None of this suggests the deployment of Army divisions to the Maghreb or Marine landings on the Nigerian coast -- quite the opposite. Nor does it suggest the U.S. military abandon war fighting to take on a global nation-building role in lieu of its traditional combat responsibilities. But the nation's large investment in the military argues for a greater return on investment in response to an increasingly disorderly world.
That said, the lead for any expanded engagement by U.S. military forces overseas must remain the U.S. ambassador as chief of mission in any country with a U.S. presence. But in zones of potential conflict, the military can provide the ambassador with planners and strategists, logisticians and analysts, technicians and foreign area officers -- and, often, defense dollars. The U.S. military can also deliver core capabilities to help train and professionalize less-capable militaries in these regions around the world, modeling U.S. values and norms that are the global standard of military excellence. The restraint and responsibility exercised by the U.S.-trained Egyptian military in responding to the popular protests and managing the ongoing transition of power in Egypt is the best recent example of the power of this influence.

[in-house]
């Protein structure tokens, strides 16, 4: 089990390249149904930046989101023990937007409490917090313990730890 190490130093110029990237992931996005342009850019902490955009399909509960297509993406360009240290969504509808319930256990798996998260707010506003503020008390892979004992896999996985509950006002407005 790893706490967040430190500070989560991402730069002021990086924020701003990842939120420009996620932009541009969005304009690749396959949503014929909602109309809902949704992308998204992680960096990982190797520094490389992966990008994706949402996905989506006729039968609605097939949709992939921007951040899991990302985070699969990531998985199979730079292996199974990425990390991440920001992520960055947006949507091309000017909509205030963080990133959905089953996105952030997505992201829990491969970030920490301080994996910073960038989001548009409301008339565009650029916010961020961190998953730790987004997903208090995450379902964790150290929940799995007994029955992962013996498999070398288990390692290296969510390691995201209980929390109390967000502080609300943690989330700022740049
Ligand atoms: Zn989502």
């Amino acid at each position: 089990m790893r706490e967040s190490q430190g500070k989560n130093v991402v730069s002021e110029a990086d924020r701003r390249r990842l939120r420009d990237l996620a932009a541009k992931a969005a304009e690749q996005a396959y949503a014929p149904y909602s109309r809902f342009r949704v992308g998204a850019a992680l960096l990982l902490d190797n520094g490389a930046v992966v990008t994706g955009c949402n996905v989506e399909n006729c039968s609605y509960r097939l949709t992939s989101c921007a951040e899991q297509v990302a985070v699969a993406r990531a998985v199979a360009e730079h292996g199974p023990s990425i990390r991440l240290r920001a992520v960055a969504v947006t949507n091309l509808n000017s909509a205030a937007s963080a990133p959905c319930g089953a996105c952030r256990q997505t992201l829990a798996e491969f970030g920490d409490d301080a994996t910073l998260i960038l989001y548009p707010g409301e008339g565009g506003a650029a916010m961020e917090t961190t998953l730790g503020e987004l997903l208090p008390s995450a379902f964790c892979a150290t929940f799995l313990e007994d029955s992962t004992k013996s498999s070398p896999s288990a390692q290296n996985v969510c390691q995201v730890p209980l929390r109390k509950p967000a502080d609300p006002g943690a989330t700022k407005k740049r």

The Era of the Disorderly World has already dawned. The importance of conventional militaries in this world has changed, but it has not gone away. Hard military power remains potent, and U.S. military power remains the dominant hard power force in the world -- and will remain so even in an era of U.S. fiscal austerity. But in order to prepare to confront the most dangerous conventional and unconventional threats to the nation, more is demanded. The U.S. military must add to its strategic portfolio a new mission: conflict prevention. Too many scarce resources are vested in the military to simply preserve it for the next war. These costly investments should be leveraged to make that war much less likely -- particularly in the highest-priority regions for U.S. vital interests around the world. Confronting this dangerous and disorderly world will require all of the diverse sources of talent that the United States can muster. Lt. Gen. (ret.) David W. Barno is a senior adviser and senior fellow at the Center for a New American Security in Washington, D.C. From 2003 to 2005, he served as overall U.S. commander in Afghanistan, leading more than 20,000 U.S. and coalition troops. A 1976 West Point graduate with an M.A. in National Security Studies from Georgetown University, Lt. Gen. Barno served for many of his early years of active duty in Army Ranger battalions, including in combat operations in the Panama and Grenada invasions.